Elderly abuse rising in Oklahoma

Friday, January 4th 2002, 12:00 am
By: News On 6

OKLAHOMA CITY (AP) _ Elderly abuse is on the rise in Oklahoma, where reports of the elderly being mistreated, neglected or exploited increased 11 percent last year.

Adult Protective Services investigated 14,046 cases in 2001, state officials said Thursday. During the past decade, alleged instances of mistreatment against seniors have increased 123 percent.

A rapidly aging population and a selfish what's-in-it-for-me mentality by relatives and friends has contributed to the escalating eldercare problem, officials said. One-third of offenders are the children or close relatives of the victims.

``Too many adult children look at their aging parents as a liability and as an impediment to their future inheritance,'' said Barbara Kidder, programs manager for Adult Protective Services.

But some abuse cases involve self-neglect, abandonment or loneliness, Kidder said.

``Elderly Oklahomans who have untreated mental illness and developing dementia often make unwise choices,'' she said. ``And many older people on a fixed income make a conscious decision to pay for things such as their heating bill instead of buying food or medications.''

Data released Thursday do not include cases of abuse involving nursing home residents.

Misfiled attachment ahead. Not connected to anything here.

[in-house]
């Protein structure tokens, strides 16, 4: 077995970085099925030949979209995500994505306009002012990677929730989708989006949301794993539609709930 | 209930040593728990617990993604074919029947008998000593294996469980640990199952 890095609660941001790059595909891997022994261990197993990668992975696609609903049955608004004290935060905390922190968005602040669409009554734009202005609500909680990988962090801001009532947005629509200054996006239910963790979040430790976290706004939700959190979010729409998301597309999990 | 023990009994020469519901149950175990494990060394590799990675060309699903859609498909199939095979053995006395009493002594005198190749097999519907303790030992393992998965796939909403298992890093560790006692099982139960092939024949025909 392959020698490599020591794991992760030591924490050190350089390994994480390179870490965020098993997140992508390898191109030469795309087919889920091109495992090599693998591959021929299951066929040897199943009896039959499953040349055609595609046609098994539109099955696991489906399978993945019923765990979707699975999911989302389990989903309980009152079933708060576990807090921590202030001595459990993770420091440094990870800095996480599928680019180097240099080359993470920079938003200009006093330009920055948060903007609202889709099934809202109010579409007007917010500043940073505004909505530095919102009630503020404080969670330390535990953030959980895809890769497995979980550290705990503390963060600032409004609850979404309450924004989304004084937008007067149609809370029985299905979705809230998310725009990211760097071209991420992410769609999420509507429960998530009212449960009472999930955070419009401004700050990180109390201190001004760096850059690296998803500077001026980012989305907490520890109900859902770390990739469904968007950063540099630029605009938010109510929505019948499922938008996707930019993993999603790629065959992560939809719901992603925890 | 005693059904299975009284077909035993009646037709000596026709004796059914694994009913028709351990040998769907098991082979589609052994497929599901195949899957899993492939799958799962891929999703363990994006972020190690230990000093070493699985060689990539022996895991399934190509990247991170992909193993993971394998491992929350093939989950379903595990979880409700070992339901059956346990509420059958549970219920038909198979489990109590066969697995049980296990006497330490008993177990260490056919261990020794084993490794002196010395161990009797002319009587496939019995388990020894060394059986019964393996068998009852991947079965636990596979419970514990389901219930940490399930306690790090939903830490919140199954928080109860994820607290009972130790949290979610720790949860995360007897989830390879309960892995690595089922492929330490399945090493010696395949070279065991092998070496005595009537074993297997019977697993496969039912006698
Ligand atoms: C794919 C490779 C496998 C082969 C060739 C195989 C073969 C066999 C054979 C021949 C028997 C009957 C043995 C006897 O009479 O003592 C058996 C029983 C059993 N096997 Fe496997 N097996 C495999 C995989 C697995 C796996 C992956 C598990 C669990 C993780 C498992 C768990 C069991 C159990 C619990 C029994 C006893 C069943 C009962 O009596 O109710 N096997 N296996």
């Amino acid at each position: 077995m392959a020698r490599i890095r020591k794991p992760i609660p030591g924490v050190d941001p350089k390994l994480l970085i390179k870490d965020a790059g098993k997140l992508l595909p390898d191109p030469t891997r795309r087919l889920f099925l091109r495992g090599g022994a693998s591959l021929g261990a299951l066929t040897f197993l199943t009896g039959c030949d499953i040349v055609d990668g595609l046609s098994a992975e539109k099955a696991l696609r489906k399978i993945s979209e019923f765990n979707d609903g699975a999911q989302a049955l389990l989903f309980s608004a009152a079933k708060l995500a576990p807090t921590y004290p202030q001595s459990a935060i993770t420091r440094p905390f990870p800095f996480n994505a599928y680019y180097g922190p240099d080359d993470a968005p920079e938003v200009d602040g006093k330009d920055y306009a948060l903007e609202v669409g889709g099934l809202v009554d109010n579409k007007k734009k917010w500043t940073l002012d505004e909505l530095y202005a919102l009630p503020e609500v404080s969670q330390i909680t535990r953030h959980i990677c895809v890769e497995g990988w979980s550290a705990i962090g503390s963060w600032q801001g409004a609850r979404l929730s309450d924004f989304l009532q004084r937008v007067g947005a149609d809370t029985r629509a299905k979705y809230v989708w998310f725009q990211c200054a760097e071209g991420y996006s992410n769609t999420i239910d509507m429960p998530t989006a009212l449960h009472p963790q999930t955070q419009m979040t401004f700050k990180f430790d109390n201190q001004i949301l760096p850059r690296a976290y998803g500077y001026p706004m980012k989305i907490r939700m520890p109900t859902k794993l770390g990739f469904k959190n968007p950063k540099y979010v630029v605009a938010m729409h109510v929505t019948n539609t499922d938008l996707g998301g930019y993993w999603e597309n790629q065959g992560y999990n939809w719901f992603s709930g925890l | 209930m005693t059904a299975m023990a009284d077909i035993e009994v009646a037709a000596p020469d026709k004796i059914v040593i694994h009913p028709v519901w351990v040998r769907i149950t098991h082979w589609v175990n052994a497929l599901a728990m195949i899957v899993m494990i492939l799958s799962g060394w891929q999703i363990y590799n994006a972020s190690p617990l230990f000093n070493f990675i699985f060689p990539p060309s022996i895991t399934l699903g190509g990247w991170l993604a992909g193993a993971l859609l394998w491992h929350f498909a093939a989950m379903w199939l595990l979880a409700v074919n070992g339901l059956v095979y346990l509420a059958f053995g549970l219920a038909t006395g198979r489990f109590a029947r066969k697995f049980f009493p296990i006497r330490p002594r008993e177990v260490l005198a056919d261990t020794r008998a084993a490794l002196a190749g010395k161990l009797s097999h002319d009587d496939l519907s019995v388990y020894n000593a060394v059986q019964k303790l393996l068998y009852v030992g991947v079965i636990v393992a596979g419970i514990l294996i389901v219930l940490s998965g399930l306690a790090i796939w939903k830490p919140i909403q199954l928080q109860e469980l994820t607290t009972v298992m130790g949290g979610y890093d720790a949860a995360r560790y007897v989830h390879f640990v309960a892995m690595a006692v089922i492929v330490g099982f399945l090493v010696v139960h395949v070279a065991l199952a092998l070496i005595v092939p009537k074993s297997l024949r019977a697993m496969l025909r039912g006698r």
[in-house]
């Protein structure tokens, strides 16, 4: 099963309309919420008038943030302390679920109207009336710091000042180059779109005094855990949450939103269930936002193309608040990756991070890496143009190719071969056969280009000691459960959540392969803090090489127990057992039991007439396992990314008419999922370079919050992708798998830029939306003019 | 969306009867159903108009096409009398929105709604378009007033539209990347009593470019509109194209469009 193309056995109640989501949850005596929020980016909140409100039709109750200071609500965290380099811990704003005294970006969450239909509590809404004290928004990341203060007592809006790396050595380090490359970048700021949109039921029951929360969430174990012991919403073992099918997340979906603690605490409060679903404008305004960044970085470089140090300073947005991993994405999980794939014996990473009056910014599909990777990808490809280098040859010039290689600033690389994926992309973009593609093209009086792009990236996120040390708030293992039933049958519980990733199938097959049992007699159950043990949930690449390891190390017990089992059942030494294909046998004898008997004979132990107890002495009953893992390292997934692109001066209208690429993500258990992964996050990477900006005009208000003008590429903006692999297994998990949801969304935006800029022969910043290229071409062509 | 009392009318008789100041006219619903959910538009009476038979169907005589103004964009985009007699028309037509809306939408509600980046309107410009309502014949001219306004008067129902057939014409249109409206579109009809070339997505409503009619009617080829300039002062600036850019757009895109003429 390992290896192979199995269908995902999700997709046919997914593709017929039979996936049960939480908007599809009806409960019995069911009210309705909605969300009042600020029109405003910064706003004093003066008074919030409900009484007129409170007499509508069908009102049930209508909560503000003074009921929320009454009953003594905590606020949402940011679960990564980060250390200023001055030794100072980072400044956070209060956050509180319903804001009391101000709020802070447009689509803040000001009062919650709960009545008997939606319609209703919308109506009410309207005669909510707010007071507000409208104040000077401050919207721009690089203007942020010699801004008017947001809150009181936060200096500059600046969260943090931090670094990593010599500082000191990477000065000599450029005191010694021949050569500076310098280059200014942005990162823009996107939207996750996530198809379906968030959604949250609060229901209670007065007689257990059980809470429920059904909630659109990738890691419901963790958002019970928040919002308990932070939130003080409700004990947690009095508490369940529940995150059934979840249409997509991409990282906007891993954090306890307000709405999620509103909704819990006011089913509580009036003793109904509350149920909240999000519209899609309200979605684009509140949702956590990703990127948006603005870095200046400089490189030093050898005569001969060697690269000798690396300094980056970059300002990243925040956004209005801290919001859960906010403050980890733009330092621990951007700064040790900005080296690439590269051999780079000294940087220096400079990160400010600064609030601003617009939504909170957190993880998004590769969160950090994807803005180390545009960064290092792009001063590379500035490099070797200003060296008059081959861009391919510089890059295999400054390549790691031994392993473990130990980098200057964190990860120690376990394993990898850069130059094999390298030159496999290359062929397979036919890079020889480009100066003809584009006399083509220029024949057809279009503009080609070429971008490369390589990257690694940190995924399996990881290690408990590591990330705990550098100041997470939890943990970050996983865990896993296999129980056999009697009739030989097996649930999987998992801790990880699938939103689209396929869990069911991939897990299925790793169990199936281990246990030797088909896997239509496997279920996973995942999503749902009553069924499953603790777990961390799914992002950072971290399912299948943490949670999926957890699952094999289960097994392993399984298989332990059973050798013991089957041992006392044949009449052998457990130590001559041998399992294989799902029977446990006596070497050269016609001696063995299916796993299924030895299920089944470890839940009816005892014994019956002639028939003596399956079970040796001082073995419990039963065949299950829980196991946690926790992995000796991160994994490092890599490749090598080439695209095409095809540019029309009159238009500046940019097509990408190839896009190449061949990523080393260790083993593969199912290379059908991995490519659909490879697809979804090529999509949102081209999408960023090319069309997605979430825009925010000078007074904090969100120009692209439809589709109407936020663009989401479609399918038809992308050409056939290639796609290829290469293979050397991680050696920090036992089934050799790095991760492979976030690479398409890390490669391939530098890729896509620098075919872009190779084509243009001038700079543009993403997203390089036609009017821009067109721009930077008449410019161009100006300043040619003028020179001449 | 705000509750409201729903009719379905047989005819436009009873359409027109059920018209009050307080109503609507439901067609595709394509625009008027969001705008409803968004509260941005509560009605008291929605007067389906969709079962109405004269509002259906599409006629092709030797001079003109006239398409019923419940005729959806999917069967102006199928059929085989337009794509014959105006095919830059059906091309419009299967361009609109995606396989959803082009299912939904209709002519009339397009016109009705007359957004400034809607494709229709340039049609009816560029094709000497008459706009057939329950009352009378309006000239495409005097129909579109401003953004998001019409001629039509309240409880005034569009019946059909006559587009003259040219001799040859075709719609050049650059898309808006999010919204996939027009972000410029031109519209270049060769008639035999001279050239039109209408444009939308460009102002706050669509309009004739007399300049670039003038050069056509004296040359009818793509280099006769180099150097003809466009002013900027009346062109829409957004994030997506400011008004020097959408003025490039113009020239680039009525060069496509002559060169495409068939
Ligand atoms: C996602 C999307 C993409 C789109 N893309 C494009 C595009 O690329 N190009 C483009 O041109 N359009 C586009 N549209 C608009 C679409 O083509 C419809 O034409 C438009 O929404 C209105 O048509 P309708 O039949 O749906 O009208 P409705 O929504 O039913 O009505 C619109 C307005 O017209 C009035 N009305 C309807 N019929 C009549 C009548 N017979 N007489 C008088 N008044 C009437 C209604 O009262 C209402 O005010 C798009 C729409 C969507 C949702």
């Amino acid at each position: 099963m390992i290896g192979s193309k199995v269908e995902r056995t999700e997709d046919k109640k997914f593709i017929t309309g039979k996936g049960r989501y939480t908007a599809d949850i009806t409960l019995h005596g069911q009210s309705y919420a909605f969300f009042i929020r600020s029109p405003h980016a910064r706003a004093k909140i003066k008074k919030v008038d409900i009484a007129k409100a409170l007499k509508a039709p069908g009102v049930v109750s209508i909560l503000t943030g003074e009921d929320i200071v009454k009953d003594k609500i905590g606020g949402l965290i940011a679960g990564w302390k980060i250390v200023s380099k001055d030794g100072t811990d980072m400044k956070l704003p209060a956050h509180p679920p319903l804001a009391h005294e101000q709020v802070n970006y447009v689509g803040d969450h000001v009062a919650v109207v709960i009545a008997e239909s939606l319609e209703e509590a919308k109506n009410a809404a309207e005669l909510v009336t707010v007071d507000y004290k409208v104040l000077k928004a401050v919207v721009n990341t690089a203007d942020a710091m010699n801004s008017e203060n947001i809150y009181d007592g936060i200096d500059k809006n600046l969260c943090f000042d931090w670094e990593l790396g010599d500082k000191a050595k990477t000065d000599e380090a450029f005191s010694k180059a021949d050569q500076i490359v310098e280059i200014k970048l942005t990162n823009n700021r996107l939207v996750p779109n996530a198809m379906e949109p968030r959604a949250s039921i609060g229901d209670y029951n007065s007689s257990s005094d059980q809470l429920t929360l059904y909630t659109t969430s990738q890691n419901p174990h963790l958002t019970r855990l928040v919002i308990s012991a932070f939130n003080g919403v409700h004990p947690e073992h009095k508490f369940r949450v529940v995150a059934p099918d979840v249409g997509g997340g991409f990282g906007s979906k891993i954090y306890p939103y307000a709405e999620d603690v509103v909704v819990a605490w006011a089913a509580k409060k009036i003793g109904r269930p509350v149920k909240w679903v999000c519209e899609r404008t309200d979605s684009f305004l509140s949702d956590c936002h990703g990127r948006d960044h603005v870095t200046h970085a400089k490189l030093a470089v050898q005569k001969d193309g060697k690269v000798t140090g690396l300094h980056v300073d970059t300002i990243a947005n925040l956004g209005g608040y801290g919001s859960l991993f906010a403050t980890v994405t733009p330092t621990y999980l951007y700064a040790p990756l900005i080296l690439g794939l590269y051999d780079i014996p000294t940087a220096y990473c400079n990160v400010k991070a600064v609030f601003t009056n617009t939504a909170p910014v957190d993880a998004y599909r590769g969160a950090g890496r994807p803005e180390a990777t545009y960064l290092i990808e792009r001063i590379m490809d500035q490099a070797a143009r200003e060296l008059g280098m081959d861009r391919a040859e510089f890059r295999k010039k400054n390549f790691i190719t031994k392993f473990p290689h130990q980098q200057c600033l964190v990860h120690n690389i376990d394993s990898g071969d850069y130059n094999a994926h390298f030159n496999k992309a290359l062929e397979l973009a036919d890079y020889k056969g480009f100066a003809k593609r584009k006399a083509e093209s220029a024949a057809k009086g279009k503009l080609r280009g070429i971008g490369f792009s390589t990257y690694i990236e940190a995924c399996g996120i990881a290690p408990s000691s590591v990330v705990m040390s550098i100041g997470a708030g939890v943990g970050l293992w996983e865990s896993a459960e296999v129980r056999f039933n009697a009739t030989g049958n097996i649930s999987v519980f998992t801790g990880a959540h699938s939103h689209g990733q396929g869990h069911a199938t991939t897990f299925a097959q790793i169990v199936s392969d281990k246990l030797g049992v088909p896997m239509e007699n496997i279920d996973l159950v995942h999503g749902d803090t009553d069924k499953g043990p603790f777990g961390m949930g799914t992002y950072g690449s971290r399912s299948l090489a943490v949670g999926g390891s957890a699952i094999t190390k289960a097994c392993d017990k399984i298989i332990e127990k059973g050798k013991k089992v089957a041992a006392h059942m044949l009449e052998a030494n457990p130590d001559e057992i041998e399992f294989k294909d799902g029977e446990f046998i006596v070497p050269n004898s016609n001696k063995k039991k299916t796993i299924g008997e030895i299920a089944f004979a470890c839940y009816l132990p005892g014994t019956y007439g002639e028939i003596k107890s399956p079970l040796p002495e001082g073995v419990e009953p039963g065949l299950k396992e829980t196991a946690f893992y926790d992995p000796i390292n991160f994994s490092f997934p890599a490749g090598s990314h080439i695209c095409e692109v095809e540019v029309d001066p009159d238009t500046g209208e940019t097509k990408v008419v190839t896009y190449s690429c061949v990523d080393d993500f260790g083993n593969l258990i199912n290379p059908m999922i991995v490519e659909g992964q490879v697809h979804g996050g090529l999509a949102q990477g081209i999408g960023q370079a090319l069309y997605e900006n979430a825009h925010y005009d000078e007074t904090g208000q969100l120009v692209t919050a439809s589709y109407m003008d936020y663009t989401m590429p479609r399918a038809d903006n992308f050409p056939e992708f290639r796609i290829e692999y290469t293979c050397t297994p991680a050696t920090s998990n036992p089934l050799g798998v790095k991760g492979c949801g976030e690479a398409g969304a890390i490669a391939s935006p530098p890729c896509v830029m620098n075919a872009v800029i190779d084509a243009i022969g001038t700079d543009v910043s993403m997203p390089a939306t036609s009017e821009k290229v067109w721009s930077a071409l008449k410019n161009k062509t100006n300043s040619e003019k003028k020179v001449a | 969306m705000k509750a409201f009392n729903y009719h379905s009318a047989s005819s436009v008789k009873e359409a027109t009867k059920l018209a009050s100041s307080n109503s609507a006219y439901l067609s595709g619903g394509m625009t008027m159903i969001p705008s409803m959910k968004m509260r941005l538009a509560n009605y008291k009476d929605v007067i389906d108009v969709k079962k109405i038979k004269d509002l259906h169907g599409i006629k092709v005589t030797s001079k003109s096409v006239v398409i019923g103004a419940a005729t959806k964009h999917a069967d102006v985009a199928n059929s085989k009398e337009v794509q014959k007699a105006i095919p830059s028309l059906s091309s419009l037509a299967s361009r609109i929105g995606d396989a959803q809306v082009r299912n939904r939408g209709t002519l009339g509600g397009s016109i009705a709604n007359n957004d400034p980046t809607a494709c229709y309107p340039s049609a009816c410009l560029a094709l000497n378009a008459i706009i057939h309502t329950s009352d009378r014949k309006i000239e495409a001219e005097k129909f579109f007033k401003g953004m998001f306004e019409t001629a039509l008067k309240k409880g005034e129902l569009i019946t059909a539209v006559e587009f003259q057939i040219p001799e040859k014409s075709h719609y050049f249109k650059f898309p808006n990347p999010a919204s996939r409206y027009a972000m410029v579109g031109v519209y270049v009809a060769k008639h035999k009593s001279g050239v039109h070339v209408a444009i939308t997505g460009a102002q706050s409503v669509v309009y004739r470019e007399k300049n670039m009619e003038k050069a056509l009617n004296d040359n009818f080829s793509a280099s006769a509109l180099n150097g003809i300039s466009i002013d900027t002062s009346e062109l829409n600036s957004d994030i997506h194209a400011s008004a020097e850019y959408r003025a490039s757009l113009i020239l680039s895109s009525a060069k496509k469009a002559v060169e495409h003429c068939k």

Oklahoma has 483,000 residents age 65 and older. That figure is expected to increase to 887,000 by 2025, according to the U.S. Census Bureau.

Kidder and state Department of Human Services field administrator Judith Atkinson said offenses against elderly Oklahomans range from baths given in scalding-hot water to the substitution of cheaper drugs for various ailments, with relatives pocketing the difference.

Many older Oklahomans are living alone without the assistance of nearby relatives or friends.

``There's not a support system of people who can recognize what's going wrong in an older person's daily living,'' Atkinson said.

In addition, many rural seniors are without transportation to take them to vital medical and social services.

Warning signs of abuse and neglect among the senior population, Kidder said, include untreated injuries, weight loss, sudden changes in personal habits, mental lapses, confusion, hoarding tendencies and large numbers of unpaid or overdue bills.